2. Hand-edit the generated MCW files (ITopinterface, ISecondInterface, Consumer) by adding generics to the erased types,
  3. Add the hand-edited files to the Additions folder of the binding project (so there is no need to hand-edit on each build),
  4. Add the generated dll as dependency to the project it will be used,
  5. Provide the implementing class for the interface under focus: it will extend Java.Lang.Object,
  6. Build the main project: monodroid.exe will generate faulty ACW for the implementing class,
  7. Hand-edit the ACW located at: $ProjectDir/obj/Debug/android/src/md5.... The ACW class has too implement only the SecondInterface with the correct types (e.g. String instead of Object),
  8. Tell compiler not to generate the ACW again by adding the following attribute: [Register("testapp/ImplSecondInterface", DoNotGenerateAcw = true)] to the implementing class,
  9. Add the hand-edited ACW file to the project,
  10. Assign the hand-edited ACW class the AndriodJavaSource Build Action.

Although it may seem pretty straightforward step 2 and 7 are quite cumbersome for most of the developers who do not want to spend time learning the JNI interactions. Moreover this simple case does not represent all real world scenarios where generics types are entangled with other classes and interfaces. Thus, maintaining that code might not be an easy task as the amount of knowledge to be transferred to other members of the team is huge.

The idea that my team and I came up with, is to create a `thin` wrapper in Java for the Interfaces and Classes that use generics and completely hide the Generics by exposing a new API. This new Java library will contain all possible combinations that would derive from the Generic types, because each of them will explode to a corresponding dedicated type. In my opinion the resulting Java Wrapper library is more maintainable than the manually edited MCW/ACW and this blog post aims at minimising the amount of code used to wrap the original library. To support my thesis I have created a demo Java library which exposes Generics in its API. One can find the Java library source code here. It is the poor man’s Event Bus Architecture Pattern but it is only for demonstration purposes. The overall library architecture is described in the following UML diagram (I hate it but it was the easiest way by using SimpleUML Android Studio Plugin). The classes/interfaces with a red asterisk contain generic types.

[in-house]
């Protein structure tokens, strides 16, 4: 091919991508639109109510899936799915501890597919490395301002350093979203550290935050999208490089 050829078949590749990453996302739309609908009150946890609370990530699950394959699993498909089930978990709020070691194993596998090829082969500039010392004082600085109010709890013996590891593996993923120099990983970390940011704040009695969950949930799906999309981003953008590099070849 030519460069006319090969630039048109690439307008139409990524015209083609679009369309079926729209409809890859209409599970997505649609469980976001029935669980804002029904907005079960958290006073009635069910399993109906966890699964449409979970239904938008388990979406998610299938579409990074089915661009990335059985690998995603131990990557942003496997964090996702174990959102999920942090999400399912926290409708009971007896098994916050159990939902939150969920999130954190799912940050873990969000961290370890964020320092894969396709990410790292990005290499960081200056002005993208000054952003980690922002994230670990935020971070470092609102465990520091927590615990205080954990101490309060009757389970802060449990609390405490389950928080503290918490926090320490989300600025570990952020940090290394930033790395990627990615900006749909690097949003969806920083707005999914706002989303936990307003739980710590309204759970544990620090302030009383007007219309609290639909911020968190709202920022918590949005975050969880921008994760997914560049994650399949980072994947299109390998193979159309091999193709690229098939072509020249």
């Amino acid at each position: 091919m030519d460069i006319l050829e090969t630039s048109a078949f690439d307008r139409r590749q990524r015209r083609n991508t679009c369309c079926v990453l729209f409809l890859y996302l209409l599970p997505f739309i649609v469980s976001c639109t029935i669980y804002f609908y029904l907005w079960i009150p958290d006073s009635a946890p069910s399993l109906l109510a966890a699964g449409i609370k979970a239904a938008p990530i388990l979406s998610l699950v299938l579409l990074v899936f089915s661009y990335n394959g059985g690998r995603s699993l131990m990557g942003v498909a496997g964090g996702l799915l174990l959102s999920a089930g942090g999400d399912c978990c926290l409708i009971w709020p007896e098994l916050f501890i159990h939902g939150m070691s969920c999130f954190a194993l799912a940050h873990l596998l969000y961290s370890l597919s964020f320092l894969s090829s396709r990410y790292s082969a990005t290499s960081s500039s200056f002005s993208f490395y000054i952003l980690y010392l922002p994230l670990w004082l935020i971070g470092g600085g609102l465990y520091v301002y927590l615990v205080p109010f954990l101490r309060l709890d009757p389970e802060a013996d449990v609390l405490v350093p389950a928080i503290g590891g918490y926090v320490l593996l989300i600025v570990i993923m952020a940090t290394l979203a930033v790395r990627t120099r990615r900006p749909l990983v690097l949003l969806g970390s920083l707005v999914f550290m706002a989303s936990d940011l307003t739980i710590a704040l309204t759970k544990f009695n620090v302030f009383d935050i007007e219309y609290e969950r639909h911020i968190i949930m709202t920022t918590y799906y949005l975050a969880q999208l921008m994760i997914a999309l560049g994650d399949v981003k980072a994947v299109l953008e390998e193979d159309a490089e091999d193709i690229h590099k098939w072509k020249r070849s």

Now the main class here SimplePlayer is quite simple, but in a normal scenario it might have too many dependencies. In order to use it, one has to register to certain Events and implement the callback for when the event is raised. The EventDispatcher interface defines a Generic method to register to certain types of events. For the sake of simplicity, I have added two types of Events MediaLoadEvent and MediaUnloadEvent both of which inherit from the abstract class PlayerEvent.

public abstract class PlayerEvent<H> {
    public abstract void dispatch(H paramH);

    public abstract PlayerEvent.Type<H> getType();

    public static class Type<H> {
        private final String eType;
        public Type(String eType){this.eType = eType;}
        public String toString(){return eType;}
    }
}

public class MediaLoadEvent extends PlayerEvent<PlayerEventListener<MediaLoadEvent>> {
    private final int value;
    public int getValue(){return value;}

    public MediaLoadEvent(int value){this.value = value;}   

    static PlayerEvent.Type<PlayerEventListener<MediaLoadEvent>> TYPE = new PlayerEvent.Type("LoadEvent");

    public static PlayerEvent.Type<PlayerEventListener<MediaLoadEvent>> getAssociatedType(){
        return TYPE;
    }
    public PlayerEvent.Type<PlayerEventListener<MediaLoadEvent>> getType(){
        return TYPE;
    }
    public void dispatch(PlayerEventListener<MediaLoadEvent> listener){